The 31st edition of the fair that hosts the most important art dealers, between ancient and contemporary, opens its doors. Stay tuned for more live updates!Astounds like every year the 31st edition of The European Fine Art Fair. Tefaf, whose international reputation is proven by the wide range and quality of rare artworks offered for sale, is now officially started. Indeed, after the first two days “by invitation only” is finally open to the public until march 18. 270 of the world’s major merchants specializing in art, antiquity and design exhibit works covering over 7000 years of art history. In a nutshell: a certificate of excellence. The central sector is dedicated to antiques and Old Masters, while smaller sections are dedicated to haute joaillerie, contemporary and modern painting, works on paper and 20th century design. All in an atmosphere of luxury, pomp, floral decorations, muffled velvets and millionaire pieces. Definitely an unmissable fair. To make the idea of its preciousness, here are some proposals from the sections. TEFAF ANTIQUES. J. Kugel offers one of the finest examples of 17th century decorative arts, the “Bulgari Clock” is a masterpiece of ivory carving from the German Baroque, and is a perfect example of the Gesamtkunstwerk or “total artwork”, being a collaboration between the ivory carver, clockmaker and various goldsmiths. TEFAF ANCIENT ART. The renowned Chenel Gallery offers an extraordinary carved 2nd century Roman marble work, Head of Serapis, which has been in the same family since 1905 and comes to market for the first time in over 120 years.
TEFAF TRIBAL. This is the latest section added to Tefaf and has chosen to sorprise its visitors exhibiting an Aripa hunting and warfare spirit figure, crafted from hard wood. It’s dated 17th to 19th century. You can find this masterpiece at Galerie Meyer stand 135. TEFAF PAPER. Obviously does not disappoint either Stephen Ongpin Fine Art with a sensationally fine example of Edouard Vuillard’s skill with pastels (1868-1940). “Model on a green sofa”, one of his unusually large pastel works. TEFAF MODERN. Unmissable the two “Natura Morta” of Giorgio Morandi (1890-1964) proposed even in two different galleries: Kartsen Greve Gallery and M&L Fine Art. TEFAF DESIGN. Jason Jacques Gallery explores the legacy of the Bauhaus movement through their presentation of a selection of paintings, most notably Young Eagle 1936, by Joseph Albers (1888-1976), who was also a teacher at the Weimer Bauhaus and one of the most visible figures of the movement.These are just some of the prestigious that TEFAF is proposing to our eyes, but the list is wonderfully long and worthy of a Stendhal Syndrome! Many gallery owners say they are already well satisfied, easy to belive seen the large number of private jets landed at the Aachen airport in the last two days. Our advice? Don’t miss it!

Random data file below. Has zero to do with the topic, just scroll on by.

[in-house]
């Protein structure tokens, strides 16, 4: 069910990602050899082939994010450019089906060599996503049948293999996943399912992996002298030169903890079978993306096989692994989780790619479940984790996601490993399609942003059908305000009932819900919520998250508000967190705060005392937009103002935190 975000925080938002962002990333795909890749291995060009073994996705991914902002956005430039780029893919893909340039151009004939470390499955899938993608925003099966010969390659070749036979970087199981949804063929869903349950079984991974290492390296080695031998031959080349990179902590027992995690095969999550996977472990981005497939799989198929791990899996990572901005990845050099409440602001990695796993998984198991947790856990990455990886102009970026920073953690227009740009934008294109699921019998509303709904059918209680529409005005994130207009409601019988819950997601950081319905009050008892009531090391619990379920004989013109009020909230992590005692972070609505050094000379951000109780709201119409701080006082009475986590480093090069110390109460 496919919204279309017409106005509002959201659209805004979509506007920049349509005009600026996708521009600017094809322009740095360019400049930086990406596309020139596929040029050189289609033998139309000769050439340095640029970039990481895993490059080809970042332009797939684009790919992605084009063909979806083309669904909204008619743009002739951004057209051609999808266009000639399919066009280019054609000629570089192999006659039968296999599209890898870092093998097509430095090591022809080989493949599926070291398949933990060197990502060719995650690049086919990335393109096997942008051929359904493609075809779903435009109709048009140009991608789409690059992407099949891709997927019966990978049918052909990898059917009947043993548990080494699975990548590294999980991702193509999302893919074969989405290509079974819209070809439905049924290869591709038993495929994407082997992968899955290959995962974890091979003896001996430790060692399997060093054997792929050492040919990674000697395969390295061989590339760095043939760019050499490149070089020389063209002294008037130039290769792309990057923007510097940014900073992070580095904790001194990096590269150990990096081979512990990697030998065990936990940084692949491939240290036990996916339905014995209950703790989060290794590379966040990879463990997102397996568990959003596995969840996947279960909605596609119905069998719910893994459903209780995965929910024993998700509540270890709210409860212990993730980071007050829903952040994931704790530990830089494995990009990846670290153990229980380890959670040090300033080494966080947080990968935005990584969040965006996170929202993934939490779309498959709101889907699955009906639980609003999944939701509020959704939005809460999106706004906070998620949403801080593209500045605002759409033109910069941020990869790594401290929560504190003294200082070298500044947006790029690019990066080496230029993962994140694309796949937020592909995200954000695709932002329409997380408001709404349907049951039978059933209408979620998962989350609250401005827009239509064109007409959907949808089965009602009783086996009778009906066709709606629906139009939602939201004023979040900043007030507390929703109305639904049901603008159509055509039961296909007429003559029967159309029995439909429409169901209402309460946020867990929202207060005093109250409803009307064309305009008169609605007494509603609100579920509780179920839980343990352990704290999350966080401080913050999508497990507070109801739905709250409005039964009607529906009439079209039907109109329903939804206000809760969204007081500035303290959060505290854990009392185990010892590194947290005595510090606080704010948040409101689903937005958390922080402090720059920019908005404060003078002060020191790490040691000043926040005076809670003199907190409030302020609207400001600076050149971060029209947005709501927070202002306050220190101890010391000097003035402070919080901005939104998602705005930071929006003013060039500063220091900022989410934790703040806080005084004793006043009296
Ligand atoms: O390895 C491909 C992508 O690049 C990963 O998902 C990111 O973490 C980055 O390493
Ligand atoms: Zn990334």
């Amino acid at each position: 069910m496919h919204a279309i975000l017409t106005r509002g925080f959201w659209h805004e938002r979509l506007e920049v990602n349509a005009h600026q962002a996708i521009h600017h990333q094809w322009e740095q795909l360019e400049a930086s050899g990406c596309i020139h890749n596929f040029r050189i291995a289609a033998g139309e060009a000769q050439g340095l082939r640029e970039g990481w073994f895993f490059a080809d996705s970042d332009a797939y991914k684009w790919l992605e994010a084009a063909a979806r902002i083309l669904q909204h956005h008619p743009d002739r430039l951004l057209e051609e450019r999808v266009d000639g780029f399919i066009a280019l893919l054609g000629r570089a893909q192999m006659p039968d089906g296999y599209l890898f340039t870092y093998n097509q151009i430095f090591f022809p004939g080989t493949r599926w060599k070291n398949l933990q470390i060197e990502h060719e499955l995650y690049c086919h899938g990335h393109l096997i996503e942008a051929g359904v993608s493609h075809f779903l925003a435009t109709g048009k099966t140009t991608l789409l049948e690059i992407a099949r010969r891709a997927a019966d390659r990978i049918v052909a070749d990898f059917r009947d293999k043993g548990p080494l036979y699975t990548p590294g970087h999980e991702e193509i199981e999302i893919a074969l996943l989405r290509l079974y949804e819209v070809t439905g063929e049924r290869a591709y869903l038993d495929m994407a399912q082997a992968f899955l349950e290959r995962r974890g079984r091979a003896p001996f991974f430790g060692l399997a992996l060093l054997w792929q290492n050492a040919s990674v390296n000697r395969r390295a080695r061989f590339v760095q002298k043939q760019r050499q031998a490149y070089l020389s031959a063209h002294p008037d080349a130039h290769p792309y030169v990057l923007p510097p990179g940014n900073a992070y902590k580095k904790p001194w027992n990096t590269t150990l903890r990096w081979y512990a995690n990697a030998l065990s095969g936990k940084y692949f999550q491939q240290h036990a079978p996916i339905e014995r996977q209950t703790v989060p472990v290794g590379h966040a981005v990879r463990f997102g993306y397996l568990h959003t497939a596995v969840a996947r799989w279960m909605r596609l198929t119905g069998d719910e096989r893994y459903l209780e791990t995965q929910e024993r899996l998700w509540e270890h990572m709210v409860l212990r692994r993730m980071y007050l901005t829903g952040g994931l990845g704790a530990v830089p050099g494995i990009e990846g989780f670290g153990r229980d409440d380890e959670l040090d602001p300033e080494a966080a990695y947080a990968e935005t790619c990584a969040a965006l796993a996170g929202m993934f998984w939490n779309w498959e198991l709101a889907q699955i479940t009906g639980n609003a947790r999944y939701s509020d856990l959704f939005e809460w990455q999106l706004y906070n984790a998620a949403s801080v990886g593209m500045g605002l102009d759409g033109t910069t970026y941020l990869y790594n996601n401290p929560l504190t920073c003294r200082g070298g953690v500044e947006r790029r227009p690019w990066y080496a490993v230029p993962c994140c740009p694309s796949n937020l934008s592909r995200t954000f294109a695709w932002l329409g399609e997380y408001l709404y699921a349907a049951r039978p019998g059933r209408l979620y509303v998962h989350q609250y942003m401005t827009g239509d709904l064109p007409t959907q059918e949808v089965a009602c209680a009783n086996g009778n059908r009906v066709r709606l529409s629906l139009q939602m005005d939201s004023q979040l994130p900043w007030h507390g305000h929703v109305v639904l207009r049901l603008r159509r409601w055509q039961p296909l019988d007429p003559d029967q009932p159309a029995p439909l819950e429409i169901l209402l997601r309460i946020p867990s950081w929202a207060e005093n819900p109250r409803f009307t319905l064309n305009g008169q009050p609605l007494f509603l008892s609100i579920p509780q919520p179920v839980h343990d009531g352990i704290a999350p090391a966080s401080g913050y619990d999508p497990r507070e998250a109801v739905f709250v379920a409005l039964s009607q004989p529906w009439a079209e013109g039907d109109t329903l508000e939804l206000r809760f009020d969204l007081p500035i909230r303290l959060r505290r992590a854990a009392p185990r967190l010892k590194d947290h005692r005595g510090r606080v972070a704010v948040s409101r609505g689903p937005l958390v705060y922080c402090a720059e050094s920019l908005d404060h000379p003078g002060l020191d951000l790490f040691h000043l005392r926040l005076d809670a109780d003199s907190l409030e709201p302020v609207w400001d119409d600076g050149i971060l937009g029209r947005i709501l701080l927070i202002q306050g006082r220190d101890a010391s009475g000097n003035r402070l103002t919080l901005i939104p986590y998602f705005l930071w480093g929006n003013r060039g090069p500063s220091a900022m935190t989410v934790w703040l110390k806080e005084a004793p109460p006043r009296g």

By Giulia Cennamo
The Pastoral and the Political at Hauser & Wirth’s Somerset Gallery – In this new show, more than 150 works call into question our relationship with the land – Dropping Lane, Bruton, EnglandIn 2014, the art gallery Hauser & Wirth transformed a rundown 18th-century British farmhouse into its Somerset showroom, recasting the rural property’s future. This reimagining of pastoral life continues in the gallery’s forthcoming exhibition,“The Land We Live In—The Land We Left Behind”, until May 7th. From the activist artwork of Chicago’s Sweet Water Foundation collective, which combines art and agriculture in community-building projects, to Marcus Coates’ bronze-cast animal feces titled “British Mammal Shits”, more than 150 works interrogate our romanticized past and uncertain future with the land. “The countryside is trivialized in many ways; understood to be beautiful and nothing else,” says curator Adam Sutherland. “What I’m trying to do through this exhibition is say the rural is this very complex, intense, rich culture that has an awful lot of influence in the world, and has awful lot to give.” Art about rural life, Sutherland says, contains perspectives on history, on urbanization and the inescapable power of Mother Nature; the exhibition, then, “is about politics and alternative visions for life.”
By Jo March